RFID reader denial of service


While in Vancouver, Canada for CanSecWest we had a chance to catch up with [Marc]. He showed off a very simple Denial-of-Service attack that works for most commercial RFID reader systems. He worked out this physical DoS with [Adam Laurie], whose RFID work we featured last year.

Comments

  1. happy gilmore says:

    that’s a hack? not really. he’s taped a non-valid a rfid key to a reader. wow. NEXT!

  2. DarkFader says:

    You can use this hack to lure out the security/tech ppl so you can access their place.
    Another fun idea is to put a (strong) transmitter behind the door that is to be opened.

  3. halld says:

    I’ve known about this for the last 8 years. This isn’t a hack. The reader can only intake one rfid signature at a time (at least this proximity reader used commonly for door access. More than one (crosstalk) results in it doing nothing. Remove one and it reads the other.

    This is a prank at best.

  4. Liam says:

    I think its a hack, screw you man!

  5. Tom says:

    Scraping the bottom of the barrel now, are we? I can’t believe the guy actually put together a whole setup to demonstrate this. The fact that RFID readers can’t detect multiple devices is a current limitation of the technology and extremely well known.

    This is like putting a piece of black tape over a barcode reader and calling it a DoS.

  6. pascal says:

    i thought there were some systems that could cope with multiple tags in the readers range (like warehouses would use, drive a truck through the reader and know the tag of every item in it)? it might require some intelligence on the tag though (ie listening to other tags, waiting random amount of time, then sending etc)

    but wouldn’t an antenna with a strong resistor suffice to “suck the energy” out of the field produced by the reader, so there won’t be enough left to power legitimate tags? or, like when attacking ATM machines, simply add another case on top of the reader, made of lead :D

  7. HaDAk says:

    So, how can you use this to negate the RFID chip in your passport?

  8. digitalfx says:

    This has been a well know problem with HID and most other readers for years. People run in to the same problem when they carry two badges next to each other and wonder why they can’t open a door. If he was smart he would have popped off the cover (which is not fastened in any way, not even by screws on the ProxPro II) and taped or set it inside the reader housing. This way it wouldn’t be noticed at all.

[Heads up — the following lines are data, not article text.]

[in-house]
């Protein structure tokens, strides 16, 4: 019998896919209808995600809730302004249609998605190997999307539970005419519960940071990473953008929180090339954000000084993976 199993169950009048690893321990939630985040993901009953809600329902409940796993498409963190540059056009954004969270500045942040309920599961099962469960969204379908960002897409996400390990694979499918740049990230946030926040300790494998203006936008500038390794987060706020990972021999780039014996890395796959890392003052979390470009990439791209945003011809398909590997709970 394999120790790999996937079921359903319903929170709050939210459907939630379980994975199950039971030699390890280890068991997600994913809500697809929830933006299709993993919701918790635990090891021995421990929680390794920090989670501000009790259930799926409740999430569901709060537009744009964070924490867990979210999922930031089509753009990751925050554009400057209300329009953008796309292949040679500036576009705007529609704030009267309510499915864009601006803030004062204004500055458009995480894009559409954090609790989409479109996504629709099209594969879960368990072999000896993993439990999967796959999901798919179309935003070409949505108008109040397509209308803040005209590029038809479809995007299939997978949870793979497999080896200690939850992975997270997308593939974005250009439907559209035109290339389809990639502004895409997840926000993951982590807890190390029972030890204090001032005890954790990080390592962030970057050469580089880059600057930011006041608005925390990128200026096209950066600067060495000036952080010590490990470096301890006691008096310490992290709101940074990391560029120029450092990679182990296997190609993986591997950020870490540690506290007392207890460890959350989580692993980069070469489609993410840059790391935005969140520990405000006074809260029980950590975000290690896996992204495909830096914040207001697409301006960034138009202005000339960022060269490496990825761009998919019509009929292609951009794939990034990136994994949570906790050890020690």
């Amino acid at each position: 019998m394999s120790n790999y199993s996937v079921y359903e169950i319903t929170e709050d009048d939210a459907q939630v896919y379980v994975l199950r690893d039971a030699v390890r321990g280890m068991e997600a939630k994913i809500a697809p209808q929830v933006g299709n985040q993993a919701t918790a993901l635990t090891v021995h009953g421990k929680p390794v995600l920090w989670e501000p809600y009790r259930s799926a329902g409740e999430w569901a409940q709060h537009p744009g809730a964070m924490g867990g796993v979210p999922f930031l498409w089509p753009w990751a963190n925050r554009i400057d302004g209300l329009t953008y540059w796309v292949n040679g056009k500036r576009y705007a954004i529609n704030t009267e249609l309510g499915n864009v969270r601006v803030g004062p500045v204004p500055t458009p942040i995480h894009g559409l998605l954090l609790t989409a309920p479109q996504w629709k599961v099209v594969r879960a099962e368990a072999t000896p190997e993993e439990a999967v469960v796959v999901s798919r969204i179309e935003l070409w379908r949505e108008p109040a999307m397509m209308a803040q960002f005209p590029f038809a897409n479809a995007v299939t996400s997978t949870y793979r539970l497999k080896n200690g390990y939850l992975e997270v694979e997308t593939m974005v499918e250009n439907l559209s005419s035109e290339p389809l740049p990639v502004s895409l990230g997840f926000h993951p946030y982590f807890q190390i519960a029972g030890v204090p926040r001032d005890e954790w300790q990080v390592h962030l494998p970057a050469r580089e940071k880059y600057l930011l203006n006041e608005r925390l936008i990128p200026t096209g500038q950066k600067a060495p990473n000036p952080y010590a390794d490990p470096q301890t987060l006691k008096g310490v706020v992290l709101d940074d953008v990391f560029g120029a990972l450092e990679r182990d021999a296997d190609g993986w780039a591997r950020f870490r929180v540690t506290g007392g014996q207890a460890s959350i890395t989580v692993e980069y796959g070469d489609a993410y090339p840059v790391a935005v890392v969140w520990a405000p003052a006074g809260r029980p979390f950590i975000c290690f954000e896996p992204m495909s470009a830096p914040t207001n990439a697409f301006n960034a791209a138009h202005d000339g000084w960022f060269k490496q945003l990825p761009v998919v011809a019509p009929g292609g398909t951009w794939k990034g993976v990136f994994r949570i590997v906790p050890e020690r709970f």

9. Ian says:

    Actually, most 13.56MHz RFID systems *can* read multiple tags in the field. This characteristic is probably not used in this system because:
    - It could be 125kHz (I don’t know)
    - It takes a whole lot more effort to implement
    - In an access control situation, you don’t want to open the door when there are two tags in the field and one is set to ‘deny’.

    You could also take a hammer to the reader. Same effect, less effort.

  10. Ian says:

    Re. 8: put another similar chip in the RF field of the reader. Or just hit your passport with a hammer. See all of those things that it says NOT to do? Do them.

  11. Ed says:

    hadak: sure, it’s easy: just get a fake rfid passport, get into the custom’s officer booth and tape the fake rfid passport under the officer’s passport reader. Of course you’ll get arrested, and if by miracle you manage to do this somehow, you won’t get through customs since your RFID passport will be detected as broken. Wow, what a hack! :-)

  12. JoeyVee says:

    Interseting Topic

  13. Harvie says:

    Nice. Thinking about replacing the coil with a bigger one. That may enable you DOSing from bigger distance…

  14. McDave says:

    Booring…This ‘hack’ happens to me most days that I travel on the London underground. The useless readers on the station gates can’t distinguish between my Oyster card and my university ID/smart card, both of which are in my wallet. The gates beep at me with error codes flashing up. Can’t be bothered to separate the cards though as it usually works on the second try.

  15. Heath Jones says:

    Would be cool if you could actually use the energy in the field to power/charge something. Has anyone seen buffer overflow attacks or similar for these devices? I’m guessing the signature / hash that is sent back from the tag is of a fixed length though.

    H

  16. simple says:

    that’s really simple and woah not worth all that atention…

  17. Annon says:

    A good DoS on old fashion barcodes involves a UV marker and a bit of time – go to your friendly local grocer’s with your UV pen, and put a vertical slash through each of the barcodes – Invisible to the naked eye, but plenty visible to the scanners. If you want to step it up and have a multiple vector DDoS – get a few mates to help you out. :P

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